“The value of haptic feedback in conventional and robot-assisted minimal invasive surgery and virtual reality training: a current review.”
Meijden, v. d. (2009).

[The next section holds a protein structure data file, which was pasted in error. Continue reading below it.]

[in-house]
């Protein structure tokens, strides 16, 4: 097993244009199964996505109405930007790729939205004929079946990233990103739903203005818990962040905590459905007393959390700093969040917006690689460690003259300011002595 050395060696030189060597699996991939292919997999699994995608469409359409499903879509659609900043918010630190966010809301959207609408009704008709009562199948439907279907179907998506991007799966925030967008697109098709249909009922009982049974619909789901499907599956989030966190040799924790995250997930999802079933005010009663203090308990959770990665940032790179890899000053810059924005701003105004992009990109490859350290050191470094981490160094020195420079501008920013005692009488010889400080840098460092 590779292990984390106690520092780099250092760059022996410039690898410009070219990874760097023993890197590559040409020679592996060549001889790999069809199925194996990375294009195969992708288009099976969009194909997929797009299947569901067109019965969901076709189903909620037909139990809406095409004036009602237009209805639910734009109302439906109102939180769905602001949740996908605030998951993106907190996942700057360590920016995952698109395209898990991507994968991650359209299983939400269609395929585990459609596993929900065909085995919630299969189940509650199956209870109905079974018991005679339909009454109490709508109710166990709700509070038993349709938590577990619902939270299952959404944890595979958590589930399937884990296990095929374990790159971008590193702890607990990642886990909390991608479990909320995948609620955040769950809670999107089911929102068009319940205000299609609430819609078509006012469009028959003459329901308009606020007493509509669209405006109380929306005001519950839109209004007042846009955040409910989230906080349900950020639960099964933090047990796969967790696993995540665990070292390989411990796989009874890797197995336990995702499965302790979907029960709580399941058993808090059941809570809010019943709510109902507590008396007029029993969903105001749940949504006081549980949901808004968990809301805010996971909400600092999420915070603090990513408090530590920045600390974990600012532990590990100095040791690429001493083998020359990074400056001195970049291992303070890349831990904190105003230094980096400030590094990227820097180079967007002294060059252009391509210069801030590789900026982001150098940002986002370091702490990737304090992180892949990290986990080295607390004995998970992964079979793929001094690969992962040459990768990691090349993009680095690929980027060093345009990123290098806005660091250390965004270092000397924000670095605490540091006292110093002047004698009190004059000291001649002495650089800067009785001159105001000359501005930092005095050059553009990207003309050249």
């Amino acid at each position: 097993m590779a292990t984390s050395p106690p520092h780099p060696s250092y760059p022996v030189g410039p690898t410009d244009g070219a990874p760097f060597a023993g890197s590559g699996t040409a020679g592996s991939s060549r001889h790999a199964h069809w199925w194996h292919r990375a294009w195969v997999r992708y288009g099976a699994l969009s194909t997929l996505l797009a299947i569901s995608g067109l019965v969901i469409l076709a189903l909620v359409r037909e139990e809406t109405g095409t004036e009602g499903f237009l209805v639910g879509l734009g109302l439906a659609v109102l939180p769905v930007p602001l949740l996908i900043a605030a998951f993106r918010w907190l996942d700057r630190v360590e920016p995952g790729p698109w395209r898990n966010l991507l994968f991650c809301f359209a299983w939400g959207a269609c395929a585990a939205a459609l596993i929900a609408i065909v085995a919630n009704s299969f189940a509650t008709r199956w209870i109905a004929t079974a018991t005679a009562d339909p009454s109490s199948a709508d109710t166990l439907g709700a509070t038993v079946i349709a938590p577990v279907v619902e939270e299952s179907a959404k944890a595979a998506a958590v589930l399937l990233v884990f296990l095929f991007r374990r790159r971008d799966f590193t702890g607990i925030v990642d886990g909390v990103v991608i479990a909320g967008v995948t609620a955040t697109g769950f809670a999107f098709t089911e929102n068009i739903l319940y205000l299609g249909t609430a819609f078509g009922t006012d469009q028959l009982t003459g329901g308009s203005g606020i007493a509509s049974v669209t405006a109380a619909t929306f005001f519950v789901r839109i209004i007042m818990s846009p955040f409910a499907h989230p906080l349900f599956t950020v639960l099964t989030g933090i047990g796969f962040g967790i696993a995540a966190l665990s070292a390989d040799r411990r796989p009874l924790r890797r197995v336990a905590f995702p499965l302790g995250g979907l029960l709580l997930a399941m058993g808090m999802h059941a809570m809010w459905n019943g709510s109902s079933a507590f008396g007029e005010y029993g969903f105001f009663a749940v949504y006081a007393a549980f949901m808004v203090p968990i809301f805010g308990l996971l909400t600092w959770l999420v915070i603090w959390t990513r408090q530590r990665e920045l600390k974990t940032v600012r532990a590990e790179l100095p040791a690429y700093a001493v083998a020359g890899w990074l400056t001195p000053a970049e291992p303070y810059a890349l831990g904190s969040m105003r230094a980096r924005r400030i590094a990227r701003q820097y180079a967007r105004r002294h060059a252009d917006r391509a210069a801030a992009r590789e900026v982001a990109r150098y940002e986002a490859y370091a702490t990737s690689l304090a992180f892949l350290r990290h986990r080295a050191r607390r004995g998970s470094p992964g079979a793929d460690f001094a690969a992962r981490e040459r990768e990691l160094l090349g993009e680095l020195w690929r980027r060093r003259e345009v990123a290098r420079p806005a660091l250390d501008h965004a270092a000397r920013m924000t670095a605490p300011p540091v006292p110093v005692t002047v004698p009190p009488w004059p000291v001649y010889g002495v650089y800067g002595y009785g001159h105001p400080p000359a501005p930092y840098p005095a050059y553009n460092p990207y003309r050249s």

BACKGROUND: Virtual reality (VR) as surgical training tool has become a state-of-the-art technique in training and teaching skills for minimally invasive surgery (MIS). Although intuitively appealing, the true benefits of haptic (VR training) platforms are unknown. Many questions about haptic feedback in the different areas of surgical skills (training) need to be answered before adding costly haptic feedback in VR simulation for MIS training. This study was designed to review the current status and value of haptic feedback in conventional and robot-assisted MIS and training by using virtual reality simulation. METHODS: A systematic review of the literature was undertaken using PubMed and MEDLINE. The following search terms were used: Haptic feedback OR Haptics OR Force feedback AND/OR Minimal Invasive Surgery AND/OR Minimal Access Surgery AND/OR Robotics AND/OR Robotic Surgery AND/OR Endoscopic Surgery AND/OR Virtual Reality AND/OR Simulation OR Surgical Training/Education. RESULTS: The results were assessed according to level of evidence as reflected by the Oxford Centre of Evidence-based Medicine Levels of Evidence. CONCLUSIONS: In the current literature, no firm consensus exists on the importance of haptic feedback in performing minimally invasive surgery. Although the majority of the results show positive assessment of the benefits of force feedback, results are ambivalent and not unanimous on the subject. Benefits are least disputed when related to surgery using robotics, because there is no haptic feedback in currently used robotics. The addition of haptics is believed to reduce surgical errors resulting from a lack of it, especially in knot tying. Little research has been performed in the area of robot-assisted endoscopic surgical training, but results seem promising. Concerning VR training, results indicate that haptic feedback is important during the early phase of psychomotor skill acquisition.